Innovative research examines how musical pleasure leads to physiological stimuli.
We all know that music can alter our mood or emotion, but scientists are researching exactly how it affects us on a physiological level. The new study found that the enjoyment we get from listening to music releases dopamine, which in turn causes changes to heart rate, breathing and body temperature.
The study was conducted by the Montreal Neurological Institute and Hospital and published in the prestigious journal, Nature Neuroscience. It suggests that while music is an abstract form and has no tangible ‘value’, its value goes beyond simple listening-pleasure.
“Music is unique in the sense that we can measure all reward phases in real-time, as it progresses from baseline neutral to anticipation to peak pleasure,” said lead researcher Valorie Salimpoor. “It is generally a great challenge to examine dopamine activity during both the anticipation and the consumption phase of a reward. Both phases are captured together online by the Positron Emission Tomography (PET) scanner, which provides us with a unique assessment of the contributions of each brain region at different time points.”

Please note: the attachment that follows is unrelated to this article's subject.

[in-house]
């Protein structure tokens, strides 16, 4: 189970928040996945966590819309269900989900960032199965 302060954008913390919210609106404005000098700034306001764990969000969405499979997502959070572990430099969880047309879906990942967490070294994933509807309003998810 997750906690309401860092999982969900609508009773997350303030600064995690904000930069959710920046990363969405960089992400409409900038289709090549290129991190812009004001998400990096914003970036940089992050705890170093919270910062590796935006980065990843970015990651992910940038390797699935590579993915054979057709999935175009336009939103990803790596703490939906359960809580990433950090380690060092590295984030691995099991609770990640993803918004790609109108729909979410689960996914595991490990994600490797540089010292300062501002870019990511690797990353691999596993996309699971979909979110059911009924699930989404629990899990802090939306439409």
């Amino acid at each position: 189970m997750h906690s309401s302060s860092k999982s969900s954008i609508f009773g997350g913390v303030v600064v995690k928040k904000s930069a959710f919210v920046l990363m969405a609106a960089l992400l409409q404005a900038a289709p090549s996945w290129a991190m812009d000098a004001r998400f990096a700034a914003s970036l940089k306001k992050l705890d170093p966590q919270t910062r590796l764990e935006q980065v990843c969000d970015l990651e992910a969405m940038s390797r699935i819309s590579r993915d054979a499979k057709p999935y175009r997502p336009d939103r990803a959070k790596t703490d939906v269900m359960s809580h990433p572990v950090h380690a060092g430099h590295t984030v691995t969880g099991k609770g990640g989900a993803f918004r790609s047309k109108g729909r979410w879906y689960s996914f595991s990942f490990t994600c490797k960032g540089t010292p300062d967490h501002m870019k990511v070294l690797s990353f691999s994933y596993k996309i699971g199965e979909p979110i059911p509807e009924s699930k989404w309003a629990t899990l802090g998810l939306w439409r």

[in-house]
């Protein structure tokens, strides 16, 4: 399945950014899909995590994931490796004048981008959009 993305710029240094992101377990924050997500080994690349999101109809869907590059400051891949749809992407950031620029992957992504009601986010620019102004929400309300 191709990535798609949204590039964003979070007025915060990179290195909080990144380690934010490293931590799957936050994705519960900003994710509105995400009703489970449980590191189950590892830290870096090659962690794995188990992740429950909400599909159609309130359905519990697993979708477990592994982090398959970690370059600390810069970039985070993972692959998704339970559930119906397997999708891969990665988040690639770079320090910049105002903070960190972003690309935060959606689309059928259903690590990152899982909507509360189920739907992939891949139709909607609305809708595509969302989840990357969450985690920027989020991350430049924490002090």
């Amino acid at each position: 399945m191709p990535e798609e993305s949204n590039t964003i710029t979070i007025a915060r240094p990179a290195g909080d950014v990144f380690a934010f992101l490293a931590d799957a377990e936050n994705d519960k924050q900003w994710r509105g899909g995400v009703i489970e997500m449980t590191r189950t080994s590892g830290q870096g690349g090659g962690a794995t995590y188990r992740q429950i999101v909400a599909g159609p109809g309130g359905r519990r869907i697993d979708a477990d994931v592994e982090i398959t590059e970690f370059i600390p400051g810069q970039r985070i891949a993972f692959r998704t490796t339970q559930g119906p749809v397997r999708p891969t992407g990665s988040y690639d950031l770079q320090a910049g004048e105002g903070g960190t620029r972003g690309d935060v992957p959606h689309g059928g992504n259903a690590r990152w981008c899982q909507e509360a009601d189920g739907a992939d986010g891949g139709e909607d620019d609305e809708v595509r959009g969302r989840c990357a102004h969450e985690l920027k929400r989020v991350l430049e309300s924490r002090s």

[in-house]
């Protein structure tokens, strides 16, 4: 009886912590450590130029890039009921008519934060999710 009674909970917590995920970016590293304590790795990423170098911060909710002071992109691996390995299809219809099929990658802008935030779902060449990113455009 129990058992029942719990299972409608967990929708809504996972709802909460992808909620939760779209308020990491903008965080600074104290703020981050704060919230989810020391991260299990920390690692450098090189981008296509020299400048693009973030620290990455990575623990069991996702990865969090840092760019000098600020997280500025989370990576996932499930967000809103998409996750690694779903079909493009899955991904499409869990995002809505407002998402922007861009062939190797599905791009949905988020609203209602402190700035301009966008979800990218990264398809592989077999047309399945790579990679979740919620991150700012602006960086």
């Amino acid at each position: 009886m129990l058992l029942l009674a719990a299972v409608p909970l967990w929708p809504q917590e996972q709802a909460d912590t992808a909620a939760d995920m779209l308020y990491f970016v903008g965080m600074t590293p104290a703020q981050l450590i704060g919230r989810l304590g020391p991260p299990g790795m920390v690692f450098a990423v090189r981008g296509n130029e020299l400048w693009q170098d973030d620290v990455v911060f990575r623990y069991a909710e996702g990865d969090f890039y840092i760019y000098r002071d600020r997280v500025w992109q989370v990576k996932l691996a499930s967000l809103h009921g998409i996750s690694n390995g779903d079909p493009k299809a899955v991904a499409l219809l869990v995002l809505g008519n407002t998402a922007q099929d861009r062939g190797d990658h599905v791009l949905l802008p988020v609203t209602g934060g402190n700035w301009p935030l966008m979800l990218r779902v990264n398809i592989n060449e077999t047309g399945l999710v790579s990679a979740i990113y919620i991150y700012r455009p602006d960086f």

Dopamine is a chemical found in the human brain which is responsible for biological behaviour. Its release was found to be far greater during more pleasurable music, a direct link to the emotional arousal and enjoyment of the listener. As a result, the listener experienced ‘chills’ or ‘musical frissons’ – similar to the response elicited by eating food, consuming drugs, or having sex.
As well as the release of dopamine, the innovative study revealed that two different brain circuits participate in anticipation and then the actual experience. The same two areas are related to concepts in music like ‘tension and resolution’. According to Dr Robert Zatorre, a neuroscientist involved with the study, it is the first demonstration of an abstract reward contributing to dopamine release.
“These findings provide neurochemical evidence that intense emotional responses to music involve ancient reward circuitry in the brain,” he said. “This study paves the way for future work to examine non-tangible rewards that humans consider rewarding for complex reasons.”
While more studies are yet to begin, we have already been handed a guilt-free reason to keep listening to our favourite symphony or sonata.